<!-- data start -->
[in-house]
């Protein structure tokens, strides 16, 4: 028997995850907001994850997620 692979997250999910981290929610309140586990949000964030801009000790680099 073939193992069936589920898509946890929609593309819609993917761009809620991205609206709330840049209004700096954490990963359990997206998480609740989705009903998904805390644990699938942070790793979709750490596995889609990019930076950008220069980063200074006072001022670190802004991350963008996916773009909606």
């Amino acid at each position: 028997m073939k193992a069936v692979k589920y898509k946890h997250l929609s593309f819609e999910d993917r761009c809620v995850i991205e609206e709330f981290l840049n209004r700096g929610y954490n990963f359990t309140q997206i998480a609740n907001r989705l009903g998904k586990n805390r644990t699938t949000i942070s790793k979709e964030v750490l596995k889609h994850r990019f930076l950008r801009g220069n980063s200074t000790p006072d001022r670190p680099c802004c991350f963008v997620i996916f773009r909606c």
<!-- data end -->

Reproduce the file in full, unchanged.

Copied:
[in-house]
């Protein structure tokens, strides 16, 4: 028997995850907001994850997620 692979997250999910981290929610309140586990949000964030801009000790680099 073939193992069936589920898509946890929609593309819609993917761009809620991205609206709330840049209004700096954490990963359990997206998480609740989705009903998904805390644990699938942070790793979709750490596995889609990019930076950008220069980063200074006072001022670190802004991350963008996916773009909606």
């Amino acid at each position: 028997m073939k193992a069936v692979k589920y898509k946890h997250l929609s593309f819609e999910d993917r761009c809620v995850i991205e609206e709330f981290l840049n209004r700096g929610y954490n990963f359990t309140q997206i998480a609740n907001r989705l009903g998904k586990n805390r644990t699938t949000i942070s790793k979709e964030v750490l596995k889609h994850r990019f930076l950008r801009g220069n980063s200074t000790p006072d001022r670190p680099c802004c991350f963008v997620i996916f773009r909606c």